Sunday, February 10, 2013
The Taft-Hartley Act: How about some union deregulation?
Let's start with the Taft Hartley Act!
The amendments enacted in Taft-Hartley added a list of prohibited actions, or unfair labor practices, on the part of unions to the National labor Realtions Act (NLRA), which had previously only prohibited unfair labor practices committed by employers.
The Taft–Hartley Act prohibited jurisdictional strikes, wildcat strikes, solidarity or political strikes, secondary boycotts, secondary and mass picketing, closed shops, and monetary donations by unions to federal political campaigns.
It also required union officers to sign non-communist affidavits with the government.
What's good for the goose is good for the gander.
How about corporations that receive government contracts signing loyalty and anti-fascist oaths?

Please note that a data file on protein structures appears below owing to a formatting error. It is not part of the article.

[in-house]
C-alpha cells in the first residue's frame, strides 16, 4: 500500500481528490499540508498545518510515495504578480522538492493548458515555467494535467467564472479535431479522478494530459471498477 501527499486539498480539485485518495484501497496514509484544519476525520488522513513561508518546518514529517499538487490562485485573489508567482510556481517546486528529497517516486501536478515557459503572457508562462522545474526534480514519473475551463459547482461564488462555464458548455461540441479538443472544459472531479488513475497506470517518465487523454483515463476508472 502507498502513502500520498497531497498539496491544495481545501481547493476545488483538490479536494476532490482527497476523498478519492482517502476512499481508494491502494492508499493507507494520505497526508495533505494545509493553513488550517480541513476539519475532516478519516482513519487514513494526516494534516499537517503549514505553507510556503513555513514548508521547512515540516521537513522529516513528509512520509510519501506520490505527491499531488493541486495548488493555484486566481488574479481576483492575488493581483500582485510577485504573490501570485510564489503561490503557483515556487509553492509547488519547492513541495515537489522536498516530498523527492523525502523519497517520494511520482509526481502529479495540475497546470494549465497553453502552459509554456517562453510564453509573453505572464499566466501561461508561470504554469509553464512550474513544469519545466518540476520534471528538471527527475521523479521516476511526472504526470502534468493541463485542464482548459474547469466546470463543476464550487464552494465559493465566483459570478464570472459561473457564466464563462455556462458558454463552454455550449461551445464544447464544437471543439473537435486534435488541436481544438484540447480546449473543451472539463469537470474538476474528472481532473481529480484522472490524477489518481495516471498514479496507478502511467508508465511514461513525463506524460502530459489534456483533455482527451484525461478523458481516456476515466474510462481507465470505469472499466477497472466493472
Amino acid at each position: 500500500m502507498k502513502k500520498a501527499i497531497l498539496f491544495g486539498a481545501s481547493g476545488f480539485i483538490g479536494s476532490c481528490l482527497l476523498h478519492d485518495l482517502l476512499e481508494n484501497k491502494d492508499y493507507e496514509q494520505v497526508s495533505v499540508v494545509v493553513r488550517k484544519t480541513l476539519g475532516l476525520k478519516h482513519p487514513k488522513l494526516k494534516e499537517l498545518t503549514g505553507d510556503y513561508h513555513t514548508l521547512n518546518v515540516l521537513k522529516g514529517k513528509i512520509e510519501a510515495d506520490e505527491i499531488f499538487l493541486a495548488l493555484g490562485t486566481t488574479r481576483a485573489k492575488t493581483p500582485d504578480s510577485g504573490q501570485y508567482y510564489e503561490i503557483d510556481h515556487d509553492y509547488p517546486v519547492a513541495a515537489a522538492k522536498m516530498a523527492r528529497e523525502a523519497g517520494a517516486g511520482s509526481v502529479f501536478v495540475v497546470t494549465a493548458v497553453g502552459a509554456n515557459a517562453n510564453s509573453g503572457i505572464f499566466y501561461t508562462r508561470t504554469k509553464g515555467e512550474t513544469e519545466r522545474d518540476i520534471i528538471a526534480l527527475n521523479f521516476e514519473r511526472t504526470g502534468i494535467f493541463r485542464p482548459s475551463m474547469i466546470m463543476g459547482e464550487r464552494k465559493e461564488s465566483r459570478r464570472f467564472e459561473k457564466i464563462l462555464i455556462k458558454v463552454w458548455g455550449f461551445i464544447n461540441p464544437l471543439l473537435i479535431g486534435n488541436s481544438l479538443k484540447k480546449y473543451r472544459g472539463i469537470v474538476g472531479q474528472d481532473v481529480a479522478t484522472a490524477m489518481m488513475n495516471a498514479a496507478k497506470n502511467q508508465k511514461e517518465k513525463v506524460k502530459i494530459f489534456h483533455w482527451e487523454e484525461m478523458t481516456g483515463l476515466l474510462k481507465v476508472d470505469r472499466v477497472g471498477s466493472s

Union shops were heavily restricted, and states were allowed to pass right-to-work laws that outlawed closed union shops. Furthermore, the executive branch of the federal government could obtain legal strikebreaking injunctions if an impending or current strike imperiled the national health or safety, a test that has been interpreted broadly by the courts.
According to Wikipedia, smaller unions were affected as a result of the act, the labor movement as a whole was not greatly impeded by Taft-Hartley.
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